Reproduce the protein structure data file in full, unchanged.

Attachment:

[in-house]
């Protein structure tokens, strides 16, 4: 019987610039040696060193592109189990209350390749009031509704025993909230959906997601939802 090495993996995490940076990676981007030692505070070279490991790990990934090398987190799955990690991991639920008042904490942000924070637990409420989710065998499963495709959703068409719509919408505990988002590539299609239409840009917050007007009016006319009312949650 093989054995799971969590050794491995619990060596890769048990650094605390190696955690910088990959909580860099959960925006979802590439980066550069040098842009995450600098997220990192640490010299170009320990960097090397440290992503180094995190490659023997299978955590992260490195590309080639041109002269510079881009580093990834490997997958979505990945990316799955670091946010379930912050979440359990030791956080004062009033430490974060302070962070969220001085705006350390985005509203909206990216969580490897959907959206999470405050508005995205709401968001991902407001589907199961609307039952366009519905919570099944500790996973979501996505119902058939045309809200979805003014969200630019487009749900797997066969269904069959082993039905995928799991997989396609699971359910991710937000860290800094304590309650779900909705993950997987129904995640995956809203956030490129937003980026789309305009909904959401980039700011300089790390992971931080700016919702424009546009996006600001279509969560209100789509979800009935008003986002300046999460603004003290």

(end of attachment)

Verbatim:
[in-house]
């Protein structure tokens, strides 16, 4: 019987610039040696060193592109189990209350390749009031509704025993909230959906997601939802 090495993996995490940076990676981007030692505070070279490991790990990934090398987190799955990690991991639920008042904490942000924070637990409420989710065998499963495709959703068409719509919408505990988002590539299609239409840009917050007007009016006319009312949650 093989054995799971969590050794491995619990060596890769048990650094605390190696955690910088990959909580860099959960925006979802590439980066550069040098842009995450600098997220990192640490010299170009320990960097090397440290992503180094995190490659023997299978955590992260490195590309080639041109002269510079881009580093990834490997997958979505990945990316799955670091946010379930912050979440359990030791956080004062009033430490974060302070962070969220001085705006350390985005509203909206990216969580490897959907959206999470405050508005995205709401968001991902407001589907199961609307039952366009519905919570099944500790996973979501996505119902058939045309809200979805003014969200630019487009749900797997066969269904069959082993039905995928799991997989396609699971359910991710937000860290800094304590309650779900909705993950997987129904995640995956809203956030490129937003980026789309305009909904959401980039700011300089790390992971931080700016919702424009546009996006600001279509969560209100789509979800009935008003986002300046999460603004003290």